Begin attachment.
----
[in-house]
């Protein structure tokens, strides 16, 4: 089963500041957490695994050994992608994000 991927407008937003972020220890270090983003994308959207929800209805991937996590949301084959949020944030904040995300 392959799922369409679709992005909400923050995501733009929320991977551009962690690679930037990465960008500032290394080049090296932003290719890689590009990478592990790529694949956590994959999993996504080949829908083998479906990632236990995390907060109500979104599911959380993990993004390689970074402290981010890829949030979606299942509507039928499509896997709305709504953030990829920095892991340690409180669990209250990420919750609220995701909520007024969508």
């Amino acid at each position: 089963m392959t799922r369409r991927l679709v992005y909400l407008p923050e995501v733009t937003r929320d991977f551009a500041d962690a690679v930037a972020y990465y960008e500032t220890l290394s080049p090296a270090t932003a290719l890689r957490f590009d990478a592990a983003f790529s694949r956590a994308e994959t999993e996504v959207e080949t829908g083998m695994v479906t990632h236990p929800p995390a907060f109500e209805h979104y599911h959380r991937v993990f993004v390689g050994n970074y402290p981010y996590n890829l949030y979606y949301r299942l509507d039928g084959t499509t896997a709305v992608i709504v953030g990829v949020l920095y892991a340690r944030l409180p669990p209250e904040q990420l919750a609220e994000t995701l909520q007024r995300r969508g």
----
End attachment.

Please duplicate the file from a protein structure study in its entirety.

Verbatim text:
[in-house]
């Protein structure tokens, strides 16, 4: 089963500041957490695994050994992608994000 991927407008937003972020220890270090983003994308959207929800209805991937996590949301084959949020944030904040995300 392959799922369409679709992005909400923050995501733009929320991977551009962690690679930037990465960008500032290394080049090296932003290719890689590009990478592990790529694949956590994959999993996504080949829908083998479906990632236990995390907060109500979104599911959380993990993004390689970074402290981010890829949030979606299942509507039928499509896997709305709504953030990829920095892991340690409180669990209250990420919750609220995701909520007024969508």
């Amino acid at each position: 089963m392959t799922r369409r991927l679709v992005y909400l407008p923050e995501v733009t937003r929320d991977f551009a500041d962690a690679v930037a972020y990465y960008e500032t220890l290394s080049p090296a270090t932003a290719l890689r957490f590009d990478a592990a983003f790529s694949r956590a994308e994959t999993e996504v959207e080949t829908g083998m695994v479906t990632h236990p929800p995390a907060f109500e209805h979104y599911h959380r991937v993990f993004v390689g050994n970074y402290p981010y996590n890829l949030y979606y949301r299942l509507d039928g084959t499509t896997a709305v992608i709504v953030g990829v949020l920095y892991a340690r944030l409180p669990p209250e904040q990420l919750a609220e994000t995701l909520q007024r995300r969508g």